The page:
by Susan Van Allen
1. San Daniele del Friuli: This elegant town, set amidst gently rolling hills, is the birthplace of the best prosciutto in Italy, thus, best prosciutto on earth! Get there the last weekend in June for the Aria di Festa, when prosciutto is celebrated, with tours to meet culinary artisans, feasting, music, and activities for the kiddies. Highlights of the historical center are the awe-inspiring Renaissance chapel inside the Chiesa di San Antonio Abate, (aka The Sistine Chapel of Friuli), and the Cathedral of San Michele Arcangelo.
2. Trieste: The region’s capital is a stunning Adriatic seaport, retaining its grand atmosphere from when it was a major player during Hapsburg Empire days. As you wander, slip into the Caffe Pasticceria Pirona (established 1900), where James Joyce hung out when he lived here and began to write Ulysses. And be sure to head to the nearby Neo-Gothic Castello di Miramare, a masterpiece set on a seaside peninsula, surrounded by gorgeously landscaped gardens.
3. Udine: Rising on a hilltop in the middle of the region, Udine is the Città di Tiepolo, where the 18th century master painter adorned the Duomo and Archbishop’s Palace with fabulous frescos. Enjoy blending in with the local university crowd at a Piazza Matteotti bar, for a Tajut=wine aperitivo with snacks of prosciutto, Montasio cheese, and frico=a traditional fried cake of potatoes and cheese.
4. Forni di Sopra: This is the highest ski destination in the region’s Carnia Alps, beloved by European tourists. It’s also popular with hikers in warmer months, when the mountains and valleys burst into bloom with 3000 species of wildflowers. Adjacent to the village is the Park of the Dolomites, that’s great for family trips—offering guided adventures to explore the flora and fauna of the territory.
5. Cividale del Friuli: A perfect side-trip from Udine (9 miles), this medieval village with its landmark 15th century Devil’s Bridge, has been designated a UNESCO World Heritage Site. The major attraction is the Tempietto Longobardo, built in the High Middle Ages, with stunning sculptures, and adjoining garden to take in lovely river views. It’s an ideal spot to wander quiet cobblestoned vias and dip into quaint eateries, where you may enjoy cialcions, a pasta stuffed with potatoes and herbs.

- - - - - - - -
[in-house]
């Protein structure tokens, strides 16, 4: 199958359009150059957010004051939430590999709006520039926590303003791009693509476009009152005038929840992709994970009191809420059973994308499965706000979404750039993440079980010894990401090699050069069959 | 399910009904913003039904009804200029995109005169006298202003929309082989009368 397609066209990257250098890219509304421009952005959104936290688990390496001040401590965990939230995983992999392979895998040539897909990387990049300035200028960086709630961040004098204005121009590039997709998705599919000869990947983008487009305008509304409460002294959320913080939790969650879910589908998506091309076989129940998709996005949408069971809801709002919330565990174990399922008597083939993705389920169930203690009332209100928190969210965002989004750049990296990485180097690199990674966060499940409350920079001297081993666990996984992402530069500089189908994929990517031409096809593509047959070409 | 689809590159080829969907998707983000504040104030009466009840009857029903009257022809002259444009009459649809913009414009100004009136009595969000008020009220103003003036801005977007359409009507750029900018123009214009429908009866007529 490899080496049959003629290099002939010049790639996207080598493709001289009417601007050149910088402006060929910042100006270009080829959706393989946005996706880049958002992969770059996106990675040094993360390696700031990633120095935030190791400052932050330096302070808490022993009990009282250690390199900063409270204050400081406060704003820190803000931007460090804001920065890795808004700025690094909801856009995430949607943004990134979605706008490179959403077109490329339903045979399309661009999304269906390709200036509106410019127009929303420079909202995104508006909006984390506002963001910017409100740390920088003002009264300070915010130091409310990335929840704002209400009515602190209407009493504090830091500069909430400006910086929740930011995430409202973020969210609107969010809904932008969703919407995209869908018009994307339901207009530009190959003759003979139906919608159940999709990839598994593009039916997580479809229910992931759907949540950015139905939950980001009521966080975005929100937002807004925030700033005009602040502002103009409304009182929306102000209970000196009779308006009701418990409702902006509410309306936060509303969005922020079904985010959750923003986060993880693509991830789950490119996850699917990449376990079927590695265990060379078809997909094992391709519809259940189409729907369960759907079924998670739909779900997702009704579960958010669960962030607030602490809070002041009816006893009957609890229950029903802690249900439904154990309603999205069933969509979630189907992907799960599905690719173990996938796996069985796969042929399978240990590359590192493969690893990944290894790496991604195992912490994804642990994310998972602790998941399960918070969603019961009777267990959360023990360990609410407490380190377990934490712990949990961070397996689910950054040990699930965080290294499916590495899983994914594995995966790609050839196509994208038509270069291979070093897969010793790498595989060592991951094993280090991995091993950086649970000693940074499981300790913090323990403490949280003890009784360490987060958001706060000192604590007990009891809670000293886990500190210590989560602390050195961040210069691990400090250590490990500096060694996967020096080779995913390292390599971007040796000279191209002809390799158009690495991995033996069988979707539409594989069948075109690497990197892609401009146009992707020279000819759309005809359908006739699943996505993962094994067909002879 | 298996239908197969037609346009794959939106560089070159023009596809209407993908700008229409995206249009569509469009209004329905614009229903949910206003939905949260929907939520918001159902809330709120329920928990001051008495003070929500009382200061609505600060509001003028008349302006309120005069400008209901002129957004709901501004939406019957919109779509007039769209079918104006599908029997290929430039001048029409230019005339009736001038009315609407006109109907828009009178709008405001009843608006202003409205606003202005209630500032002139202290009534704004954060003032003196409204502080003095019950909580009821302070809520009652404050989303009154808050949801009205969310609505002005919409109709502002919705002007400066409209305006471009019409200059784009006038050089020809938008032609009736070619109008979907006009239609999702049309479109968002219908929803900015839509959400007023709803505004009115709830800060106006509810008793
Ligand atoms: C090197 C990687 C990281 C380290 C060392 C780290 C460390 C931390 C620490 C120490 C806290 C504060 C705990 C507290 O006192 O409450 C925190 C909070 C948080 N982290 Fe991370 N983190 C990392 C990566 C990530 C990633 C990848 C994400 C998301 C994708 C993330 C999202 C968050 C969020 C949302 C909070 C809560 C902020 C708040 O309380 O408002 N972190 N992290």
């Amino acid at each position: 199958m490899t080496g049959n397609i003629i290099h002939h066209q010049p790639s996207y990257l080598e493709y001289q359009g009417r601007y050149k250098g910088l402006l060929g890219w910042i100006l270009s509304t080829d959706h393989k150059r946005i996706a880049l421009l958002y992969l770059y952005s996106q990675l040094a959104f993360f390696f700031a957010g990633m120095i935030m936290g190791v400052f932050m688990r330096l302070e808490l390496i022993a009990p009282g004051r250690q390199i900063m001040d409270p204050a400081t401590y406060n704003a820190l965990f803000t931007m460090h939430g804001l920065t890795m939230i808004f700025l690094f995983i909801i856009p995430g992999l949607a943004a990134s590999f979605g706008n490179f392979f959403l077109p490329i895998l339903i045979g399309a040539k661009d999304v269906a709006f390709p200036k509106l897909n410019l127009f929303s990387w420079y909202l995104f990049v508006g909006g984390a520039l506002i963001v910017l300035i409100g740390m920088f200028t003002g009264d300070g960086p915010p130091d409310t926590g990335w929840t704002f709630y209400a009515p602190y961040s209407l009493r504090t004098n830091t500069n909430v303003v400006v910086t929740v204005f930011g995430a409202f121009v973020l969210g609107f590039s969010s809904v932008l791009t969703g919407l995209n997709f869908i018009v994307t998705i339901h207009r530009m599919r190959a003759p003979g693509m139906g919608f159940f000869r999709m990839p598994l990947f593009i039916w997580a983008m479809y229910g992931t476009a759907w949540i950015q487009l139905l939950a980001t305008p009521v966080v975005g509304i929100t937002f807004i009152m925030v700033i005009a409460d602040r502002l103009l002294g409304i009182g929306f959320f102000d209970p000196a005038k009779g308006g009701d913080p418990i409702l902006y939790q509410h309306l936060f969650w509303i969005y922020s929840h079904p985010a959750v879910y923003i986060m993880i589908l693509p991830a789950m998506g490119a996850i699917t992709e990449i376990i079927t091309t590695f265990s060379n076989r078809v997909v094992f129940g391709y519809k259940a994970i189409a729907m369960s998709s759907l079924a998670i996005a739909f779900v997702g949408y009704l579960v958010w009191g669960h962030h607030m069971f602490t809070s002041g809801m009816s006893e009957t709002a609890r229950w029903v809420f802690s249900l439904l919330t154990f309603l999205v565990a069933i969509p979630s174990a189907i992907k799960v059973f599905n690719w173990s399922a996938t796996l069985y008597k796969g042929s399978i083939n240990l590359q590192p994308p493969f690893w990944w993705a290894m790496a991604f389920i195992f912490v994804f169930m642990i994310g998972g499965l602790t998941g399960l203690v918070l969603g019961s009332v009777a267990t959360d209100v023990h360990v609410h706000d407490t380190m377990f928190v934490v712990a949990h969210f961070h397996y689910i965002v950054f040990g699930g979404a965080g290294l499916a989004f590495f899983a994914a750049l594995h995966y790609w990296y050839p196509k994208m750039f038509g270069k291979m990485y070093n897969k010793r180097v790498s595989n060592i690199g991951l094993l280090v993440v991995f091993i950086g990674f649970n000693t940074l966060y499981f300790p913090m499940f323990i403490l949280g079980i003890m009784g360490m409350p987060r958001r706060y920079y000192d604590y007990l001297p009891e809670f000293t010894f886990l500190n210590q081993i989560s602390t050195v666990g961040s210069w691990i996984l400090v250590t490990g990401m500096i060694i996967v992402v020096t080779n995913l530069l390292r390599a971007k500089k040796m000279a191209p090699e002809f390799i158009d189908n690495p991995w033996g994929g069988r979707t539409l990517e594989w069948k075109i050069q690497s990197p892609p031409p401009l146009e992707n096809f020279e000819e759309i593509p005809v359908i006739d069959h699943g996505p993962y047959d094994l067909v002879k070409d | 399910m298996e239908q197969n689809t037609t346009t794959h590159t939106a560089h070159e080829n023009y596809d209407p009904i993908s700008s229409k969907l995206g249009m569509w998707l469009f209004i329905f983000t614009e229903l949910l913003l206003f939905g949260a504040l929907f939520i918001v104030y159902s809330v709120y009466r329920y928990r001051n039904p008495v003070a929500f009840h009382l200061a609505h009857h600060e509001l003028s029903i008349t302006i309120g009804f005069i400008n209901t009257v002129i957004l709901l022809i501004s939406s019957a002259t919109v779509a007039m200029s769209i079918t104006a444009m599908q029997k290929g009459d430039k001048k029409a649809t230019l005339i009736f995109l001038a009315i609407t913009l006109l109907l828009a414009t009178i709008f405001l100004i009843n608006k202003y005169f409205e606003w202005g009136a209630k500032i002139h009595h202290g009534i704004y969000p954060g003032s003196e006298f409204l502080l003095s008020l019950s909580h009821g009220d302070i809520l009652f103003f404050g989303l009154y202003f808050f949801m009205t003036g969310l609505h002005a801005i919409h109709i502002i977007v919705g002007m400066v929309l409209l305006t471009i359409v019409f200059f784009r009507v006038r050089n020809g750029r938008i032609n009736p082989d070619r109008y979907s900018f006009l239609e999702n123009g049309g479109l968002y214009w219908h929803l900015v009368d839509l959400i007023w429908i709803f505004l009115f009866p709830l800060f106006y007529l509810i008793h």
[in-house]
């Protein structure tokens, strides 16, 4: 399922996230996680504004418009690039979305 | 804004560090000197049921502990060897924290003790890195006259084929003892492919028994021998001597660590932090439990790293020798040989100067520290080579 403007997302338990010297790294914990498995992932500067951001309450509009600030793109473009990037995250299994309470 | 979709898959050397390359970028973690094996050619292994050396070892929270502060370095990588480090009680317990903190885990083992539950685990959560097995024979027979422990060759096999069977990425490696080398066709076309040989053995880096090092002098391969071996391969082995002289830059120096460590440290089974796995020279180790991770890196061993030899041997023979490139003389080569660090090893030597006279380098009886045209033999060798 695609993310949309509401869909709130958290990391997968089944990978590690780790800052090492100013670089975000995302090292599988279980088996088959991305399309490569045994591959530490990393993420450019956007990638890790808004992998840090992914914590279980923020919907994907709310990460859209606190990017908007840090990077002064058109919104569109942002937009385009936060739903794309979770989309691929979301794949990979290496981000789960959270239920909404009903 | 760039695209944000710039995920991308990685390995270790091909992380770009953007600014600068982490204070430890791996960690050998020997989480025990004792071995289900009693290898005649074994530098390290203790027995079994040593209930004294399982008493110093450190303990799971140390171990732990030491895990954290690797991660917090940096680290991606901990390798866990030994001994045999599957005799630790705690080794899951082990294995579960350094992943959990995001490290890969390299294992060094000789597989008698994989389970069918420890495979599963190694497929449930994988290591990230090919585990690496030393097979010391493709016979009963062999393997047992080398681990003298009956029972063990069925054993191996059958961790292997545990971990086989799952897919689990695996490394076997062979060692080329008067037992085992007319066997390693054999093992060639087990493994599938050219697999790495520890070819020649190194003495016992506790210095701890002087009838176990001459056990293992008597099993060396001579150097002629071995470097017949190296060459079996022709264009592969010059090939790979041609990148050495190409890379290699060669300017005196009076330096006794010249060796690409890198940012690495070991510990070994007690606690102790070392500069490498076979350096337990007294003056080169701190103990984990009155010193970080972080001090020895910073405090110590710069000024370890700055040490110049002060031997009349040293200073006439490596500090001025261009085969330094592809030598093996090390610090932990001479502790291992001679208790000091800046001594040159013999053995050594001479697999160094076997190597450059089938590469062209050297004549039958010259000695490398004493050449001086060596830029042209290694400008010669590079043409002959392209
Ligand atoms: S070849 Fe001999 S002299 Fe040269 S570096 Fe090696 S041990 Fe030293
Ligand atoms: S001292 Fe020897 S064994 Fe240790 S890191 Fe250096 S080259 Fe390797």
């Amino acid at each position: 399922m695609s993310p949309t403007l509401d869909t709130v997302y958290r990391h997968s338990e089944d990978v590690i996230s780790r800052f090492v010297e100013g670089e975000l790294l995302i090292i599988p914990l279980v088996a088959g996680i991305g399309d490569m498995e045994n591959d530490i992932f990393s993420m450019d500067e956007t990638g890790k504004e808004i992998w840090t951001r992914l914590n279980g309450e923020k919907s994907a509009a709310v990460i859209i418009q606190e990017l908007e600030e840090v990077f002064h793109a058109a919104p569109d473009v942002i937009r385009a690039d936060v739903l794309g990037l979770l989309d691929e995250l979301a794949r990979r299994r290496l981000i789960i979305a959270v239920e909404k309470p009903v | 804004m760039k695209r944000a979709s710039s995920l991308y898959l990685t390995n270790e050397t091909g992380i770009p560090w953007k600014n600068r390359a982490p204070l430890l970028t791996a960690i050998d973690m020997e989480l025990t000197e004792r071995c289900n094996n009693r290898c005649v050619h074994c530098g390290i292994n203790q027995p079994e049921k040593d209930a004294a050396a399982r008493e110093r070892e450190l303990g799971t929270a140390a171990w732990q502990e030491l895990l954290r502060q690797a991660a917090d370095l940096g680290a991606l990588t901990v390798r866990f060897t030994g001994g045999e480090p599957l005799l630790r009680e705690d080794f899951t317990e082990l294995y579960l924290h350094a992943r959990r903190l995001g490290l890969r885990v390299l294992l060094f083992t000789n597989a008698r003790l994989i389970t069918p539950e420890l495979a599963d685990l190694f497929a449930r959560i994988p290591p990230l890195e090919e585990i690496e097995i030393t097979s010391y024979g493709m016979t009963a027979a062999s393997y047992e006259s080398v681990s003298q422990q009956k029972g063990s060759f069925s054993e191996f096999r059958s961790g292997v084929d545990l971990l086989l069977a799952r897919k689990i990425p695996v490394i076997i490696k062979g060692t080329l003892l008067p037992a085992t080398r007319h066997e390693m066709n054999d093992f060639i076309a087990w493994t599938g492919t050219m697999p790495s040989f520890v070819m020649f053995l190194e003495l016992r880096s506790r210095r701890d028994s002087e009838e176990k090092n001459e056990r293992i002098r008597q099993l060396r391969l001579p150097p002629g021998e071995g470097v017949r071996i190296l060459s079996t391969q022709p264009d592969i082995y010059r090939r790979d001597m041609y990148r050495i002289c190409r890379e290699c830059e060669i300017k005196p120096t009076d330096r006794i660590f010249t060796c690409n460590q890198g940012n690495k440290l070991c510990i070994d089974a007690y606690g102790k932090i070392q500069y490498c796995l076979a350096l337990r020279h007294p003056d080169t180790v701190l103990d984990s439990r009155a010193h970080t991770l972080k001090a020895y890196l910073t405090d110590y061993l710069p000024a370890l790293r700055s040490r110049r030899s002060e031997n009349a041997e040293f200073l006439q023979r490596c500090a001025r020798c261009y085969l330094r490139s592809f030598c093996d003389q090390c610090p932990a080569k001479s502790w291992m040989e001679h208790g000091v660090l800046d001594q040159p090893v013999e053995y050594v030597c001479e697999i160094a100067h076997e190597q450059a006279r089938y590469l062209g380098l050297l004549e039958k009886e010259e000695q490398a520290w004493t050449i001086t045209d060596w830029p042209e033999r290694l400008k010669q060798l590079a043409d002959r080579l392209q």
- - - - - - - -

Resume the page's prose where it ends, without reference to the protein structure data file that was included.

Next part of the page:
6. Aquileia: Layers of fascinating history are to be discovered in this gem of a spot, which was a powerful port town during Roman Empire days. Most beautiful are 4th century Roman-Christian mosaic floors in the Basilica, and you can have an adventurous time discovering the town’s ongoing archaeological digs, including the remains of a forum near the River Natiso port.
7. Gorizia: Set on Italy’s northeast border, this is a unique destination to experience both Gorizia and its adjoining town, Nova Goriza, in Slovenia. Ristorantes feature distinctive Italian-Slovenian menu choices, (such as buckwheat ravioli), and fine white wines. A central medieval castle is the town’s blockbuster attraction, with stupendous views of the hills. Fanning out from there you can enjoy a wonderful international caffè scene and a Museum of Fashion and Clothing, displaying jewels, silks, and lace made locally from the 18th to 20th centuries.
8. Pordenone: A jewel in the region’s west, this town is a combo of gracious Gothic and Renaissance historic center, bordered by younger treasures, such as the 18th century Galvani Park. Here you’ll find a rose garden (MIRA-Itinerary Museum of Ancient Roses), with 185 species and a historical-educational walk to guide you through the history of the flower. The Galvani villa has become PArCo: Armando Pizzinato Modern and Contemporary Art Gallery, displaying a prestigious collection of Italian and international artists. Every October the town hosts the world’s largest Silent Film Festival, that includes pianists and orchestras from all over the world providing accompaniment.
9. Grado: This lagoon island has grown from a sleepy fishing port to a primo European beach holiday destination. Its small medieval historic center has a Venetian atmosphere, with a mix of humble fisherman’s homes, impressive churches, canals, and quiet alleyways. Extending out from there are fancy seaside promenades, golf clubs, and fully-equipped beach clubs, with spas, tennis courts, children’s playgrounds, and pools.
10. Cormons: This charming village is capital of the critically acclaimed Collio Hills wine region, and where “The Wine of Peace” was created in 1983, by combining 855 vine varieties from all over the world to produce a vintage which symbolizes the union of nations. Join the locals at the Enoteca Regionale di Cormons, a bar where many of the region’s winemakers are featured, to get an overview of the area’s impressive offerings, along with delicious snacks of salamis and cheeses. Or come in October for the Jazz and Wine Festival, when musical events and tastings are held in historical villas.
Susan Van Allen is the author of 100 Places in Italy Every Woman Should Go, and also leads Golden Weeks in Italy: For Women Only, small group tours. More info: www.susanvanallen.com